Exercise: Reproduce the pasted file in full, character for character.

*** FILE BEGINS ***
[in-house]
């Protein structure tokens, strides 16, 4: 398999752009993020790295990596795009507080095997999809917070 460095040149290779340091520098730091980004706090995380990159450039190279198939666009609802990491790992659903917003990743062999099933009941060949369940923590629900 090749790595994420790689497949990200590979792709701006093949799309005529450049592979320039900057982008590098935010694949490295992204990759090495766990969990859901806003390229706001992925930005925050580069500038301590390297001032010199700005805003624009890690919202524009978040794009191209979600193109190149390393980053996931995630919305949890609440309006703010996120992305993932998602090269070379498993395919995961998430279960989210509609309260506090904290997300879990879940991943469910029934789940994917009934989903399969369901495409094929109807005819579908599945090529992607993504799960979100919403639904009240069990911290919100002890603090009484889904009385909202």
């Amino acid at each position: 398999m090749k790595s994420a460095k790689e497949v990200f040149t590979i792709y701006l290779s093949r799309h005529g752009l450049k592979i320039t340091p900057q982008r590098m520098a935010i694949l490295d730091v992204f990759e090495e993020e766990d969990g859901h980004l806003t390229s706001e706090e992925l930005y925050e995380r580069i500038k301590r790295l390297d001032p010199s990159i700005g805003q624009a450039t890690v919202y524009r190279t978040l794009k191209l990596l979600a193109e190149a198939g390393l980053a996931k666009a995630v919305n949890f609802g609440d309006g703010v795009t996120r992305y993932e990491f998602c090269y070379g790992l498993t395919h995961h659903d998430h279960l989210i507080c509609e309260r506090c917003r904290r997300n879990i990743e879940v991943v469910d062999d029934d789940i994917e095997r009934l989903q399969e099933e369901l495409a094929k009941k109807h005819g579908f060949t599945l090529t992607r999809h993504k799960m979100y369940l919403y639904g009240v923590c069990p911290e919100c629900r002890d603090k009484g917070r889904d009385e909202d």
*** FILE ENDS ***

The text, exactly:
[in-house]
């Protein structure tokens, strides 16, 4: 398999752009993020790295990596795009507080095997999809917070 460095040149290779340091520098730091980004706090995380990159450039190279198939666009609802990491790992659903917003990743062999099933009941060949369940923590629900 090749790595994420790689497949990200590979792709701006093949799309005529450049592979320039900057982008590098935010694949490295992204990759090495766990969990859901806003390229706001992925930005925050580069500038301590390297001032010199700005805003624009890690919202524009978040794009191209979600193109190149390393980053996931995630919305949890609440309006703010996120992305993932998602090269070379498993395919995961998430279960989210509609309260506090904290997300879990879940991943469910029934789940994917009934989903399969369901495409094929109807005819579908599945090529992607993504799960979100919403639904009240069990911290919100002890603090009484889904009385909202």
């Amino acid at each position: 398999m090749k790595s994420a460095k790689e497949v990200f040149t590979i792709y701006l290779s093949r799309h005529g752009l450049k592979i320039t340091p900057q982008r590098m520098a935010i694949l490295d730091v992204f990759e090495e993020e766990d969990g859901h980004l806003t390229s706001e706090e992925l930005y925050e995380r580069i500038k301590r790295l390297d001032p010199s990159i700005g805003q624009a450039t890690v919202y524009r190279t978040l794009k191209l990596l979600a193109e190149a198939g390393l980053a996931k666009a995630v919305n949890f609802g609440d309006g703010v795009t996120r992305y993932e990491f998602c090269y070379g790992l498993t395919h995961h659903d998430h279960l989210i507080c509609e309260r506090c917003r904290r997300n879990i990743e879940v991943v469910d062999d029934d789940i994917e095997r009934l989903q399969e099933e369901l495409a094929k009941k109807h005819g579908f060949t599945l090529t992607r999809h993504k799960m979100y369940l919403y639904g009240v923590c069990p911290e919100c629900r002890d603090k009484g917070r889904d009385e909202d």